In his recent book, Shields writes that “in the die-cut methods, a brass or steel pattern matching the letter’s contour was pressed or punched directly into the printing side of a type-high block of hardwood.”[4] He contrasts this with three other methods used in American wood-type manufacturing during the 19th century: the end-cut or router-cut method, the veneer method, and enameled wood type.[5] Back in 1969, Kelly explained how the die-cut method enabled far faster wood-type manu­facturing than the end-cut/router-cut method. At the same time, he wrote that “its greatest disadvantage was that it required a new die for each size.”[6] Whereas the router-cut method allowed type makers to cut multiple sizes from one pattern, a die is similar to the traditional matrices used in foundry type­casting: you can’t rescale it. My Depesi types brochure does not show very many letters per page. There are often only two or three letters shown for each type size. However, that is still enough to show that the letterforms vary drastically between typefaces’ sizes. Each size must have been made on its own, pretty much from scratch.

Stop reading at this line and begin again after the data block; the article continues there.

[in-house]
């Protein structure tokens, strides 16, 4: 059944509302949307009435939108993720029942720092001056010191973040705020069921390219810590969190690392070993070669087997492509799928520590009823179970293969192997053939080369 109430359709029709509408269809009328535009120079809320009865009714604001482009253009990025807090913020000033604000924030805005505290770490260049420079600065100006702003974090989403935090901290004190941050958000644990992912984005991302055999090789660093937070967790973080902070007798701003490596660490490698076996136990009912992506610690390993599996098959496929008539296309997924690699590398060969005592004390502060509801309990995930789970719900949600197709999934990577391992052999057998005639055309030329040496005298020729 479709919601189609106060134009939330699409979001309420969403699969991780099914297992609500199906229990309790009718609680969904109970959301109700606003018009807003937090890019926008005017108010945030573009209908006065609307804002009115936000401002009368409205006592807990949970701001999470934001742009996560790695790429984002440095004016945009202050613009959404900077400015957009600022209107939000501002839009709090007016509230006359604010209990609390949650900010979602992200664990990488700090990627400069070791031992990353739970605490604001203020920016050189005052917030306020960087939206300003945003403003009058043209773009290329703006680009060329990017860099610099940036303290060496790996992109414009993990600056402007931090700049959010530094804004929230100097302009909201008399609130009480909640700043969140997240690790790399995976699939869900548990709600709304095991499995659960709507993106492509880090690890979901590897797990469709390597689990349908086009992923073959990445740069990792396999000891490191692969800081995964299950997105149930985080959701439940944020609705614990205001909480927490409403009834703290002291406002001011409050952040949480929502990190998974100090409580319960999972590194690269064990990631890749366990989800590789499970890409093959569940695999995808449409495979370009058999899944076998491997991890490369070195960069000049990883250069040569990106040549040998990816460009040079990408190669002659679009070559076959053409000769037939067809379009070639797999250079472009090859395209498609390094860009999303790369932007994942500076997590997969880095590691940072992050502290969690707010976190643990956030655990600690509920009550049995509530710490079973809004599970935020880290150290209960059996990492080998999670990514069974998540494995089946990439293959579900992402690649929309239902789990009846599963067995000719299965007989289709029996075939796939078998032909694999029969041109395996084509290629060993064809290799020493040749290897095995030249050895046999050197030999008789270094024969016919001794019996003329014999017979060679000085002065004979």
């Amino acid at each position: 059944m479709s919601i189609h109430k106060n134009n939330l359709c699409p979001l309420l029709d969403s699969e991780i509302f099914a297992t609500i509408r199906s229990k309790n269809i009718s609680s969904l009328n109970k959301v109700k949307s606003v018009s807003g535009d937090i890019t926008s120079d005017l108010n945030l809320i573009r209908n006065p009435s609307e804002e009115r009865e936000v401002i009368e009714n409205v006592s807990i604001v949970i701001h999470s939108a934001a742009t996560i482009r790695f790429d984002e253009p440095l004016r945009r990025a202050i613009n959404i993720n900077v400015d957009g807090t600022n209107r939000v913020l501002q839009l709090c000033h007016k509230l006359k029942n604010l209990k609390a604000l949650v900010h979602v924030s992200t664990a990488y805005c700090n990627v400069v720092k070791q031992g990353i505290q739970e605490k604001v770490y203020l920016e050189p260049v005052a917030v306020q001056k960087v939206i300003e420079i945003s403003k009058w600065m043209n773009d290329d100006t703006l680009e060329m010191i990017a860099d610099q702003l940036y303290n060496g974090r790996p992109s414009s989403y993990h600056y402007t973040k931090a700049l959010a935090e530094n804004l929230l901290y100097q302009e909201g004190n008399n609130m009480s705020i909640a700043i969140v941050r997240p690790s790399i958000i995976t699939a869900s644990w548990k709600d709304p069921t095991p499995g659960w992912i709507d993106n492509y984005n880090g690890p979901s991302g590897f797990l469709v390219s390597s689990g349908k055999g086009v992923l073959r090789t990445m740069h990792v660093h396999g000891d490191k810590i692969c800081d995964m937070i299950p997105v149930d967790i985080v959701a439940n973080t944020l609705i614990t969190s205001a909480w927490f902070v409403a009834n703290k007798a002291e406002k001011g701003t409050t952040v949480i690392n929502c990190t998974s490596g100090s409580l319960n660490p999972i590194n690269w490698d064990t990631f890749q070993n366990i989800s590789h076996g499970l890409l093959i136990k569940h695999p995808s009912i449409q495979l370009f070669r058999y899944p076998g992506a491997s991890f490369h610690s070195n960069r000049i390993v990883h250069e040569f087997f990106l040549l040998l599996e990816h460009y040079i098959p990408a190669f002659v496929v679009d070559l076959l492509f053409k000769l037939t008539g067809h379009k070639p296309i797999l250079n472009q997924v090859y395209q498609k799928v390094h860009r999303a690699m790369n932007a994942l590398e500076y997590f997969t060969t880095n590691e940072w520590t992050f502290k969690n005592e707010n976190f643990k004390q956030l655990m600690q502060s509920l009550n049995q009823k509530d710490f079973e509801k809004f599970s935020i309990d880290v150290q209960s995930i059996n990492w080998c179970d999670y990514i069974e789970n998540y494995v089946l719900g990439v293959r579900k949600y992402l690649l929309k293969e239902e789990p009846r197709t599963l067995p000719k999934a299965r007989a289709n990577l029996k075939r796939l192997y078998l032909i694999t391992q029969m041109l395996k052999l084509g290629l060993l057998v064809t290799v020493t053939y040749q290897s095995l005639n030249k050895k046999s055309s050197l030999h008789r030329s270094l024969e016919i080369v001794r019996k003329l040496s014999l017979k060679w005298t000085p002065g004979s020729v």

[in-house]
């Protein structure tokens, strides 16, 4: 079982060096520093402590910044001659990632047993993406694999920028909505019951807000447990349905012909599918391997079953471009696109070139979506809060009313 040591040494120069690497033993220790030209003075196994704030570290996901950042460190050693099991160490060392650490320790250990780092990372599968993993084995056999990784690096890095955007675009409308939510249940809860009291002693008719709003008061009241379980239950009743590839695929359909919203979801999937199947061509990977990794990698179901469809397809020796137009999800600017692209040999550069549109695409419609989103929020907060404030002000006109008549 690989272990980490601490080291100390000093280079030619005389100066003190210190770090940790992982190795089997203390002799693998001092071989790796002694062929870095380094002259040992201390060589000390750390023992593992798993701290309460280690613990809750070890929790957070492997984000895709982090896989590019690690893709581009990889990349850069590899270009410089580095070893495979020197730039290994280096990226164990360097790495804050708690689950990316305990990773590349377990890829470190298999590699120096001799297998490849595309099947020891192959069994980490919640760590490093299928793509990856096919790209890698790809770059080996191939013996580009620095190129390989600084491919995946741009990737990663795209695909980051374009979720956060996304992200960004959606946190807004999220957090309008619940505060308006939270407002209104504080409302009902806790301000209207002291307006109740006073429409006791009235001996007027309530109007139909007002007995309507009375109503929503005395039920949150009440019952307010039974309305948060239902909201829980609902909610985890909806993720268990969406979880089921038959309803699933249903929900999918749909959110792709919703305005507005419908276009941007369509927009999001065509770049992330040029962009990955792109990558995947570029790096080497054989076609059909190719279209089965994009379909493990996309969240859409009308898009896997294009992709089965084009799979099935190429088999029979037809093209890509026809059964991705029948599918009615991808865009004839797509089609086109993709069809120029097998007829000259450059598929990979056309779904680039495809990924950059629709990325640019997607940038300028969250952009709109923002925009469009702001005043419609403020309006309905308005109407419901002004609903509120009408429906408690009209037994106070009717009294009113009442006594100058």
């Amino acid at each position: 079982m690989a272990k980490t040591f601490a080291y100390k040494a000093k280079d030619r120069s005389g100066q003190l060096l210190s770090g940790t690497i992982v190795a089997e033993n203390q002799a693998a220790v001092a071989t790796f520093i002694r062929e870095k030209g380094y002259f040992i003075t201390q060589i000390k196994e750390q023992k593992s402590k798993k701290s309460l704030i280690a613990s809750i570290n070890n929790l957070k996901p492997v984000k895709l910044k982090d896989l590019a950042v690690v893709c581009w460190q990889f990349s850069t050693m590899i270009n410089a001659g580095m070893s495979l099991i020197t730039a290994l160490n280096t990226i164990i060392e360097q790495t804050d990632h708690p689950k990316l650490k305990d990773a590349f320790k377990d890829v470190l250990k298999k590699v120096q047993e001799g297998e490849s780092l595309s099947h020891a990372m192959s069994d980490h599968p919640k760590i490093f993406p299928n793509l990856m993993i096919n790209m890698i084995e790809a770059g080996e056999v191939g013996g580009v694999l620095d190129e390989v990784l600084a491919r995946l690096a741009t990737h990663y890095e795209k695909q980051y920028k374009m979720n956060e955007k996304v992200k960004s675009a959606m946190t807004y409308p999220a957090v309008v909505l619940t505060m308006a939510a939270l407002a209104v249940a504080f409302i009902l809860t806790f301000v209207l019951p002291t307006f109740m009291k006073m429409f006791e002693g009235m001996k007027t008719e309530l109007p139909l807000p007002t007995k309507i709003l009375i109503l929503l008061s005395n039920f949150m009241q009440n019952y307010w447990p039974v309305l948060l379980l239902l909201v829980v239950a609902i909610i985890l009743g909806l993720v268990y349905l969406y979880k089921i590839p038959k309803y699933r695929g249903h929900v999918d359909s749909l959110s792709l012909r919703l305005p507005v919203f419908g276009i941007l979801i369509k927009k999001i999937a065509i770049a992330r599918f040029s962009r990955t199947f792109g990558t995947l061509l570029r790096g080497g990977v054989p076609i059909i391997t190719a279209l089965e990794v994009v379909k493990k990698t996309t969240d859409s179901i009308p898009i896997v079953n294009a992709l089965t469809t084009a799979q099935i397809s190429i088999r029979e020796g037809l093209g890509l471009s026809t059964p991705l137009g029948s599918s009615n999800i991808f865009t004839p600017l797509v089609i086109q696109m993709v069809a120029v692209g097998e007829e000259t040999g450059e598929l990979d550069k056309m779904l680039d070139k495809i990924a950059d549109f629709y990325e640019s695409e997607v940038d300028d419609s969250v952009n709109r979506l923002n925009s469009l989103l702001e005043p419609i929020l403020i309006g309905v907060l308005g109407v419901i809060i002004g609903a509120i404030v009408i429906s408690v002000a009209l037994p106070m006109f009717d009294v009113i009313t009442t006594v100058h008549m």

Depesi Types brochure

Page 13, on the right, is the beginning of the brochure’s second half. It also marks the first time a non-sans-serif typeface appears.

In the early 20th century, the German printing industry would have been quite familiar with wood type. Several European firms made wood-type fonts. At least some of them must have been using the router-cut method.[7] American wood type was also in circulation. In 1876, the Leipzig typefoundry J. G. Schelter & Giesecke became the German distributor for wood-type faces from Page & Co. in Connecticut – although the actual wood-type letters Schelter & Giesecke sold were probably manufactured in Leipzig from Page patterns.[8]

Depesi Types brochure

Windisch also mentioned that “it should be impossible” for the Depesi letterform-plates to loosen themselves from the wooden bases to which they were attached. Either before or after the die-cutting, the Depesi types’ letterforms were adhered to wooden blocks bringing the letters up to the necessary printing height. Perhaps their manufacturing was something like a combination of the die-cut and enameled wood type methods. Kelly included an illustration of “two methods for applying celluloid to wood in the making of enameled wood types” in his book,[9] but without actual Depesi types to examine, I’m only making guesses as to how they were created.

Depesi Types brochure

On the face of it, the sans-serif typeface called Ellen on page 19 appears the closest to foundry-type designs in circulation within Germany around 1914. Without more letters, however, it is difficult to suggest which foundry types may have influenced Ellen or if Ellen is a wood-type version of a preexisting design.

Deutsche Schrift-Industrie’s own explanation